US 5948116 A Abstract A corrected digital response signal is generated from a corrupted transponder response signal by receiving the response signal an odd number of times, greater than one, and sampling each received response signal a predetermined number of times. Then, the sample values from each transponder response signal are compared to one another and a majority sample value is obtained. The majority sample value is the value ordained by the majority and therefore represents the corrected response signal value. Alternatively, if time does not permit reception of more than one transponder response signal, additional response signals may be generated from the originally received response signal by shifting the received response by a predetermined number of samples to the right and by shifting the received response by a predetermined number of samples to the left to generate second and third response signals. Then, as similarly described, the first second and third signals are compared sample by sample with the majority sample value yielding the corrected sample value. In this way, a corrected response signal is generated.
Claims(17) 1. A method for generating a corrected response signal from a corrupted digital response signal comprising the steps of:
receiving a corrupted first response signal comprising at least data; sampling said first response signal at a predetermined sampling rate yielding a sampling value per sample; generating a second and a third response signal by shifting said first response signal a predetermined number of samples to the right and by shifting said first response signal a predetermined number of samples to the left respectively; comparing a sample value of said first response signal to the value of the corresponding sample of said second and third response signal; determining the corrected value of said sample by a majority decision between said corresponding sample values of said first, second and third response signals, thereby generating a corrected response signal. 2. A method according to claim 1, further comprising:
storing said second and third generated response signals subsequent to generation of said second and third response signals; and sampling said second and third generated response signals at a predetermined sampling rate before comparing corresponding samples. 3. A method according to claim 1, further comprising:
checking said corrected response signal via a CRC generator to determine the validity of said corrected response signal data; sampling said corrected response signal at a predetermined sampling rate, yielding a sample value per sample, in response to the data being determined invalid; generating a second and a third corrected response signal by shifting said corrected response signal a predetermined number of samples to the right and by shifting said corrected response signal a predetermined number of samples to the left respectively; comparing said sample values of said first corrected response signal to corresponding sample values of said second and third corrected response signals; determining the corrected value of said sample by a majority decision between said first, second and third corrected response signal samples, thereby generating a more corrected response signal. 4. A method according to claim 3, wherein the predetermined number of samples said corrected response signal is shifted is less than the predetermined number of samples said first response signal is shifted.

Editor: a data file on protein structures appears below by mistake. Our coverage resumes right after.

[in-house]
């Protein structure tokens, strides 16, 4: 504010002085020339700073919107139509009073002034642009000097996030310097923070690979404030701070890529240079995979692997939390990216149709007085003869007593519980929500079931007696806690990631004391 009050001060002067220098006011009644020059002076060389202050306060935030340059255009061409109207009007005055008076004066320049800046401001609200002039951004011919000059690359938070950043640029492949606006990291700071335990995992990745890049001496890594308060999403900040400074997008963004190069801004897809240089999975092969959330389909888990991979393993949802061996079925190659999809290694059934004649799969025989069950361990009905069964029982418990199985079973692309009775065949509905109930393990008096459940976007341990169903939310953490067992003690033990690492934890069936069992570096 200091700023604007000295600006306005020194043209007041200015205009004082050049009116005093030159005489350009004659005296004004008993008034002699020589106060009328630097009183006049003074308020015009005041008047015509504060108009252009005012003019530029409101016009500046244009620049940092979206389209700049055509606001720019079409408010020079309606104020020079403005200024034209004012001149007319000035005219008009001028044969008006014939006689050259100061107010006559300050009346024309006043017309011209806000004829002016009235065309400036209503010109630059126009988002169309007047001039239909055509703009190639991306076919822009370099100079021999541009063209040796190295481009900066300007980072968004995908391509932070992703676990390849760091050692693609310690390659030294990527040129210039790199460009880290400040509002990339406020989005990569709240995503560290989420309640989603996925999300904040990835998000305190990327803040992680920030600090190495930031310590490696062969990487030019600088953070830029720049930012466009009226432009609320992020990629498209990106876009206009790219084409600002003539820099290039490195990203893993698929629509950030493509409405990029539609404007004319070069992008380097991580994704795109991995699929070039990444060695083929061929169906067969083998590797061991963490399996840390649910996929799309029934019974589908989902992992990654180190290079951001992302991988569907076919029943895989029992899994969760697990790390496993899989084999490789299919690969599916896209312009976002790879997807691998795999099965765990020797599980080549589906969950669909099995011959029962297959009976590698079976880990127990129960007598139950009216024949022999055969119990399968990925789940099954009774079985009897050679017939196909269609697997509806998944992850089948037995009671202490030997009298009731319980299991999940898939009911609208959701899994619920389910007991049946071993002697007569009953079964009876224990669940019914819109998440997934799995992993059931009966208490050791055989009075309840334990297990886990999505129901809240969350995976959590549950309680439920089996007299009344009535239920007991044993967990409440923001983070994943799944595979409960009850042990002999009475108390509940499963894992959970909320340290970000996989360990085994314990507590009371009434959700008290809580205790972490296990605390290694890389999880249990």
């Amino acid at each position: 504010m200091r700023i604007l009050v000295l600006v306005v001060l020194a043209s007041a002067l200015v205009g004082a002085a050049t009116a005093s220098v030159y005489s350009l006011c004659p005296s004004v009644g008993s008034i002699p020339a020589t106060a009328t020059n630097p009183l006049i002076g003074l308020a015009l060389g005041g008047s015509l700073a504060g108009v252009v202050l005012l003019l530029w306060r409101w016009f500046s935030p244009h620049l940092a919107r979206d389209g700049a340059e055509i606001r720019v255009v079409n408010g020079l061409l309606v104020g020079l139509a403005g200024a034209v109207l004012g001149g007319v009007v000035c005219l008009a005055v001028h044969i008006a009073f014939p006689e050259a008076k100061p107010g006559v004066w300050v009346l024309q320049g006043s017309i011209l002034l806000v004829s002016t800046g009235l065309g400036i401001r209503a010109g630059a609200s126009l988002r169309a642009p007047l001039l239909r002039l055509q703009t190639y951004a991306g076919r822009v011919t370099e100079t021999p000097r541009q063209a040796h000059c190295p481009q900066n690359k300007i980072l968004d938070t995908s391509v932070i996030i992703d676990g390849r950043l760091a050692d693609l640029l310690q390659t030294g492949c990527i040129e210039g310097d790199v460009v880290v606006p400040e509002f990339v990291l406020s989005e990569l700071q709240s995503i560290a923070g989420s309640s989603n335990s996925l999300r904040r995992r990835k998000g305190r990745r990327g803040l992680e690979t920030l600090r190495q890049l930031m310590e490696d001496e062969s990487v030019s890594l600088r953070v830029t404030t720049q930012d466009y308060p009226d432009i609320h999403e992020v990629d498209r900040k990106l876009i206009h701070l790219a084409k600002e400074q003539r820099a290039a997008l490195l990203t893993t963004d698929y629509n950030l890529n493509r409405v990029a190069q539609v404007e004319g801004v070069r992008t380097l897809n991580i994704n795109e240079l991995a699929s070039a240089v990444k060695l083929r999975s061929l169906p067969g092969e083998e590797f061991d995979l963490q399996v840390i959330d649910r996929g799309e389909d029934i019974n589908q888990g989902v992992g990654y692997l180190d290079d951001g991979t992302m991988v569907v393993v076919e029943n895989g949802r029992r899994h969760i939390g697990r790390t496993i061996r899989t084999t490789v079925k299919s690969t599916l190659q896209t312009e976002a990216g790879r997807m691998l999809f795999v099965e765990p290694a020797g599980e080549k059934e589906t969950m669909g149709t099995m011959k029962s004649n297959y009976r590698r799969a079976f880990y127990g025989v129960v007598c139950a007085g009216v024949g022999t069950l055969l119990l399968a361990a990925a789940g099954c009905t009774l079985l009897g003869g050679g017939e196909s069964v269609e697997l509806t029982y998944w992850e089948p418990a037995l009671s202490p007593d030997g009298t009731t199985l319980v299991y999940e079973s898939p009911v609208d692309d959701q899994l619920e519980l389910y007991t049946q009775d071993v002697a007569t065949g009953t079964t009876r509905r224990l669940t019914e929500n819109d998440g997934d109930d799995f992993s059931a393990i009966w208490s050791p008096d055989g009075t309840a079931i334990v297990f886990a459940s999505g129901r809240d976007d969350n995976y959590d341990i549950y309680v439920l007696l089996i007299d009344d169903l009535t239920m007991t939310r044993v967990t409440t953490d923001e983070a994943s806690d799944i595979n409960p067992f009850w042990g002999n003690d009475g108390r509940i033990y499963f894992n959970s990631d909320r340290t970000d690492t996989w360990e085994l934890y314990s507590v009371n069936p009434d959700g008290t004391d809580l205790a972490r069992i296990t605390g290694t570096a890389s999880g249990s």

5. A method according to claim 3 wherein said CRC generator applies a standard CCITT algorithm.
6. A method according to claim 1, wherein the predetermined sampling rate is 10 times a bit of data.
7. A method according to claim 1, wherein the predetermined number of samples said first response signal is shifted is two samples.
8. A method for generating a corrected response signal from a corrupted digital response signal comprising the steps of:
receiving first, second and third response signals, wherein said first, second and third response signals are the same response signal transmitted three times; sampling said first, second and third response signal at a predetermined sampling rate, yielding a sample value per sample; comparing the value of the corresponding sample of the first signal to the value of the corresponding sample of said second response signal and to the value of the corresponding sample of the third response signal; generating a majority sample value among the three sample values compared, thereby defining the corrected value of the sample within the corrected response signal., wherein said predetermined sampling rate is 10 samples per bit of data. 9. A method for generating a corrected response signal from a corrupted digital response signal comprising the steps of: